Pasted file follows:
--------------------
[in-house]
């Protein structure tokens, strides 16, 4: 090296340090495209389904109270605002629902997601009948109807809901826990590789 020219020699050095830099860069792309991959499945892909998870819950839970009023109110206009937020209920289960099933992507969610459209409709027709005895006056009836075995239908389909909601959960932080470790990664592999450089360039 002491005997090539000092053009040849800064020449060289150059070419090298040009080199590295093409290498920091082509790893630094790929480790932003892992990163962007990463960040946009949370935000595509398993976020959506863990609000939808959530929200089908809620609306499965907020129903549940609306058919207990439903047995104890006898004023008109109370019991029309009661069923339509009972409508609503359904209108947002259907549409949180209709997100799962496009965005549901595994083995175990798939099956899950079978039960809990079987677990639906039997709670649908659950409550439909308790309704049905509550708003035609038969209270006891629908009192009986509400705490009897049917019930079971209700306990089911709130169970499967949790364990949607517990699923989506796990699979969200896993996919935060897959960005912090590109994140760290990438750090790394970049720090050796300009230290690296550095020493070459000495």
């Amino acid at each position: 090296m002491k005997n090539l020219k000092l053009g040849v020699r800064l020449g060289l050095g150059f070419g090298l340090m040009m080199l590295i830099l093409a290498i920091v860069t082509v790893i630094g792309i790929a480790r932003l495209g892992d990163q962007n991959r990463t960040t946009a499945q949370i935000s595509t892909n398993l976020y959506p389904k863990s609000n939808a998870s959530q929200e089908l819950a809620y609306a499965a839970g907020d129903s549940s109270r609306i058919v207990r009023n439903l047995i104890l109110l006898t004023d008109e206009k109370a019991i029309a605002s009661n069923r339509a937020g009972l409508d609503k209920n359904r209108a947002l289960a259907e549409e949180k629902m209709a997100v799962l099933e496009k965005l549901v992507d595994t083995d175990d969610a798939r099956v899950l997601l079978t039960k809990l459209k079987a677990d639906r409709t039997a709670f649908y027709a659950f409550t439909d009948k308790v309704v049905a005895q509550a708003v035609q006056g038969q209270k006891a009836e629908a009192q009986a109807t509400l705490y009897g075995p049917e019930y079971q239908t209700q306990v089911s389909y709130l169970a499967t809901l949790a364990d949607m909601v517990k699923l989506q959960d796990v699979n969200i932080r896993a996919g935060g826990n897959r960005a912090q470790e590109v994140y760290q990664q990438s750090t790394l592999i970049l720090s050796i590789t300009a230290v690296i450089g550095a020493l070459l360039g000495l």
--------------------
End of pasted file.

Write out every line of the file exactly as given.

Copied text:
[in-house]
């Protein structure tokens, strides 16, 4: 090296340090495209389904109270605002629902997601009948109807809901826990590789 020219020699050095830099860069792309991959499945892909998870819950839970009023109110206009937020209920289960099933992507969610459209409709027709005895006056009836075995239908389909909601959960932080470790990664592999450089360039 002491005997090539000092053009040849800064020449060289150059070419090298040009080199590295093409290498920091082509790893630094790929480790932003892992990163962007990463960040946009949370935000595509398993976020959506863990609000939808959530929200089908809620609306499965907020129903549940609306058919207990439903047995104890006898004023008109109370019991029309009661069923339509009972409508609503359904209108947002259907549409949180209709997100799962496009965005549901595994083995175990798939099956899950079978039960809990079987677990639906039997709670649908659950409550439909308790309704049905509550708003035609038969209270006891629908009192009986509400705490009897049917019930079971209700306990089911709130169970499967949790364990949607517990699923989506796990699979969200896993996919935060897959960005912090590109994140760290990438750090790394970049720090050796300009230290690296550095020493070459000495």
């Amino acid at each position: 090296m002491k005997n090539l020219k000092l053009g040849v020699r800064l020449g060289l050095g150059f070419g090298l340090m040009m080199l590295i830099l093409a290498i920091v860069t082509v790893i630094g792309i790929a480790r932003l495209g892992d990163q962007n991959r990463t960040t946009a499945q949370i935000s595509t892909n398993l976020y959506p389904k863990s609000n939808a998870s959530q929200e089908l819950a809620y609306a499965a839970g907020d129903s549940s109270r609306i058919v207990r009023n439903l047995i104890l109110l006898t004023d008109e206009k109370a019991i029309a605002s009661n069923r339509a937020g009972l409508d609503k209920n359904r209108a947002l289960a259907e549409e949180k629902m209709a997100v799962l099933e496009k965005l549901v992507d595994t083995d175990d969610a798939r099956v899950l997601l079978t039960k809990l459209k079987a677990d639906r409709t039997a709670f649908y027709a659950f409550t439909d009948k308790v309704v049905a005895q509550a708003v035609q006056g038969q209270k006891a009836e629908a009192q009986a109807t509400l705490y009897g075995p049917e019930y079971q239908t209700q306990v089911s389909y709130l169970a499967t809901l949790a364990d949607m909601v517990k699923l989506q959960d796990v699979n969200i932080r896993a996919g935060g826990n897959r960005a912090q470790e590109v994140y760290q990664q990438s750090t790394l592999i970049l720090s050796i590789t300009a230290v690296i450089g550095a020493l070459l360039g000495l």